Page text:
While independent women in fairy tales and their adaptations appear as strong-willed, ambitious, and manipulative individuals that stop at nothing to have their way, they are not entirely free of male authority. It is often the same authority that punishes these women in the end, whether it is by “death, banishment, or disintegration” (Rowe 218). For instance, in “Snow-white,” the girl’s evil stepmother is forced by the court to “dance herself on hot-iron shoes” until her death (qtd. Grimm in 218). Similarly, in Disney’s Snow White and the Seven Dwarves, she is hunted down by the dwarves until she falls from a mountain cliff.
Low self-esteem in young girls is rumored to stem not only from the roles they assume they must fulfill, but also due to the conventional image of a princess (5). Women are indirectly taught that in order to be considered beautiful there is certain criteria that must be meant. Princesses are depicted as skinny images of perfection, which alters girls perception on what and where true beauty stems from. In fairy tales when males speak of princesses it is simply for their great looks and very rarely for the smarts or kindness they possess. Descriptions of beauty in this light stifles the ambitions of young girls and damages the perception of others who may not conform to these stereotypes
In the early 20th century American style, the princess was shown through a traditional fairy tale and they needs rescuing by the nearby prince. For instance, Cinderella portrayed as a slave at the same time enforced enslavement for the rest of her life. However, her destiny was changed when she married with the prince. Cinderella, Snow White and Sleeping Beauty were tales that drew on traditional legends, powerless of helping themselves and getting out of their own troubles. Thus, according to Michael，the gender perpectives and favouritism can influence particular film’s image and the way to emphasize the impact of each gender of characters in movies.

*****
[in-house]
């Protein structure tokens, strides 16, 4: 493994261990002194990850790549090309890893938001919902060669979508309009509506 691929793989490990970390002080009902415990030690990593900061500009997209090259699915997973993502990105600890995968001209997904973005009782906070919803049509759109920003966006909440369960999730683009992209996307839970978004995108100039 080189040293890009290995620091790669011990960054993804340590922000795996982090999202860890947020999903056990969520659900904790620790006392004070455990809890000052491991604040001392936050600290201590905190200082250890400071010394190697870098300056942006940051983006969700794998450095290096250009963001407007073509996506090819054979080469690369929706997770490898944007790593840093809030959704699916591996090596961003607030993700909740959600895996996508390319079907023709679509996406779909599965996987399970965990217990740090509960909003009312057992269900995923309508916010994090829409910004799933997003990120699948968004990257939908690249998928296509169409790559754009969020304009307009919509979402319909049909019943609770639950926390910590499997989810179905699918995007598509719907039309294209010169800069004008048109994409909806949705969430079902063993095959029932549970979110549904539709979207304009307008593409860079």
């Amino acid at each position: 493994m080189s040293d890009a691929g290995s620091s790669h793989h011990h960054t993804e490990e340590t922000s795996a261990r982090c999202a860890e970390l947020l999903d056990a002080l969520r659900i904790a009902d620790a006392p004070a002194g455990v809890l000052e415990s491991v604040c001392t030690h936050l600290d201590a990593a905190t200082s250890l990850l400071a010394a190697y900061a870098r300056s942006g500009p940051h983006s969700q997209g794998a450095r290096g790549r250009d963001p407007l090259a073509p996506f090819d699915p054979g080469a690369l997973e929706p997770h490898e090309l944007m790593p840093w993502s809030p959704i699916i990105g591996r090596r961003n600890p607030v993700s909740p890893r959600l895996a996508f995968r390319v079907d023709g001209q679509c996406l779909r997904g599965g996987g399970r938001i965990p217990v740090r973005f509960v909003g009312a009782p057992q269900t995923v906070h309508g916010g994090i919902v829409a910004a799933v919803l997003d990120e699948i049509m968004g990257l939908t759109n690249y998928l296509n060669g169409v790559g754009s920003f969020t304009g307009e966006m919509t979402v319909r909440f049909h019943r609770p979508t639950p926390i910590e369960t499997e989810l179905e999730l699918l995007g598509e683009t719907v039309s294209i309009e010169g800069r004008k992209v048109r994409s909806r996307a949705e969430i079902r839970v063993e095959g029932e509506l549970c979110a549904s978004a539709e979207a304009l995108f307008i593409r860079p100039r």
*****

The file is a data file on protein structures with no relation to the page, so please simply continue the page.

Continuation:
Disney have showed negative portrayals of Disney princesses in their films especially when it comes to their usual unattainable beauty ideal and portraying their princesses as inferior to men. There are also negative life lessons found in Disney films. Some examples are on how it’s a must for each girl to become like a princess; ugly people are evil and immoral and that
Myths, folktales, and fairy tales are still relevant in our society even if we don’t use them to their full potential. In the story “Yeh- Shen, A Cinderella story from China” by Ai- Ling Louie is a folktale that gives many examples about jealousy. The story starts off with a beautiful little girl named Yeh-Shen and an evil stepmother. The stepmother was jealous of all Yeh-Shen’s beauty since her own daughter was not pretty at all, the stepmother decided to dress Yeh-Shen in rags. The stepmother also